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Stories of desire and grief in Swedish forests

Climate change and its impacts on biodiversity challenges the ways in which we envision future forests. We experience emotions of both desire and grief as a reaction to how the changing climate affects what we want the forest to be and what we fear to lose. Woodworlds studies stories about Swedish forests with the aim to explore the tensions that are inherent in how we envision what the forest is and should be.

Many stories about the forest exist, from children’s stories and mythological tales to visions of forests as the feedstock for renewable goods such as plastic, fuels and chemicals. In some of these stories the forests primary role is to help us build a sustainable society by contributing to carbon sequestration and providing renewable materials. In other stories the forest is seen as a mystical place and something to awe and respect with old trees and red-listed species. What we desire and fear to lose is particularly visible in the stories we tell about the future forest. Woodworlds explore these stories through interdisciplinary engagement, particularly looking at their potential in generating political, economic and social responses to the challenges of climate change and biodiversity loss in the Swedish forests.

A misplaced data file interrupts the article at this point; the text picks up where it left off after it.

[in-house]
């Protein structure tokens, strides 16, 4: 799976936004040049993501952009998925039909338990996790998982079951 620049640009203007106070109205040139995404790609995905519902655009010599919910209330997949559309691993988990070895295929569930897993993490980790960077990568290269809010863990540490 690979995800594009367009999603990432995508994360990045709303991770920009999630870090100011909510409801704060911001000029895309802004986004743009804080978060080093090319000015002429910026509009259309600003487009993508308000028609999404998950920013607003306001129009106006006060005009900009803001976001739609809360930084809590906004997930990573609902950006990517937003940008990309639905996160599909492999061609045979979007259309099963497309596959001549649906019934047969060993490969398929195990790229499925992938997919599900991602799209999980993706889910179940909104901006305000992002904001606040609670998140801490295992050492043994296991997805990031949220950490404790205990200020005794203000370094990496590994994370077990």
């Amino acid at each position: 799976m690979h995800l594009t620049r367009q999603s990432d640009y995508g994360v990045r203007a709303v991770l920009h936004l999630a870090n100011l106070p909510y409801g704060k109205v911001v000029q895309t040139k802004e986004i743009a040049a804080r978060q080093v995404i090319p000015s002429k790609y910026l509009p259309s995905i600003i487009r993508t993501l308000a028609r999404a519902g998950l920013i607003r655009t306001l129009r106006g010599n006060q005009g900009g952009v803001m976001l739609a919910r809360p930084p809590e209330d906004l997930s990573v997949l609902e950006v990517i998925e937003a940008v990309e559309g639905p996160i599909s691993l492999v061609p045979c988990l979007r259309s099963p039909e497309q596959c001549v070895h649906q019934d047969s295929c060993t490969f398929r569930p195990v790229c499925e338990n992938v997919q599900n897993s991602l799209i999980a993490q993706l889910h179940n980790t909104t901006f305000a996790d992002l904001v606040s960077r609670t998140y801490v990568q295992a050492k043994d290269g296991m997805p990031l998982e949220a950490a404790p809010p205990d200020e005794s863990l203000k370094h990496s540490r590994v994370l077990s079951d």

Woodworlds is a project within BECC (Biodiversity and Ecosystem services in a Changing Climate) It involves the researchers Alexandra Nikoleirs, Johannes Stripple, Anna Maria Jönsson and Paul Miller.

Read more about Woodworlds